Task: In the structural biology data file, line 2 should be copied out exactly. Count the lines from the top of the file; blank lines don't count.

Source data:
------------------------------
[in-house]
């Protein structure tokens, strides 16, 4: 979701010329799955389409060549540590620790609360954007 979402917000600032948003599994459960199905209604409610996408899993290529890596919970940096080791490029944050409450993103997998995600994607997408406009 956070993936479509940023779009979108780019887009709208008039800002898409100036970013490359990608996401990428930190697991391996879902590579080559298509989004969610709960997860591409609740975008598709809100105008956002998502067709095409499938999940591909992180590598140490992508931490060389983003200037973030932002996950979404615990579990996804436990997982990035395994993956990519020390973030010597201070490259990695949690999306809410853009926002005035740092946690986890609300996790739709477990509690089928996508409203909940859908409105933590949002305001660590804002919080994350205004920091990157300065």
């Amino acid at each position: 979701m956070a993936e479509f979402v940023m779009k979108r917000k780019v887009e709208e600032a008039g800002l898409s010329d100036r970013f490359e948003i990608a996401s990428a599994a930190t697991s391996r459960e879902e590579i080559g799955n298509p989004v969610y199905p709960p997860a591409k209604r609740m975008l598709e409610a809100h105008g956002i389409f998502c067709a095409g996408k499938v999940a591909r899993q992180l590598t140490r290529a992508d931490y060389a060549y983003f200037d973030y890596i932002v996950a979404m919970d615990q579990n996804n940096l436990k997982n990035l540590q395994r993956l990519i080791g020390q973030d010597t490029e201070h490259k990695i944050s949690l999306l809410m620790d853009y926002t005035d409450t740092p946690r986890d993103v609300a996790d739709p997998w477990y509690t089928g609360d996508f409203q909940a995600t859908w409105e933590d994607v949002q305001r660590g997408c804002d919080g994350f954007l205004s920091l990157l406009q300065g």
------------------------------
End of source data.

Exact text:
């Protein structure tokens, strides 16, 4: 979701010329799955389409060549540590620790609360954007 979402917000600032948003599994459960199905209604409610996408899993290529890596919970940096080791490029944050409450993103997998995600994607997408406009 956070993936479509940023779009979108780019887009709208008039800002898409100036970013490359990608996401990428930190697991391996879902590579080559298509989004969610709960997860591409609740975008598709809100105008956002998502067709095409499938999940591909992180590598140490992508931490060389983003200037973030932002996950979404615990579990996804436990997982990035395994993956990519020390973030010597201070490259990695949690999306809410853009926002005035740092946690986890609300996790739709477990509690089928996508409203909940859908409105933590949002305001660590804002919080994350205004920091990157300065």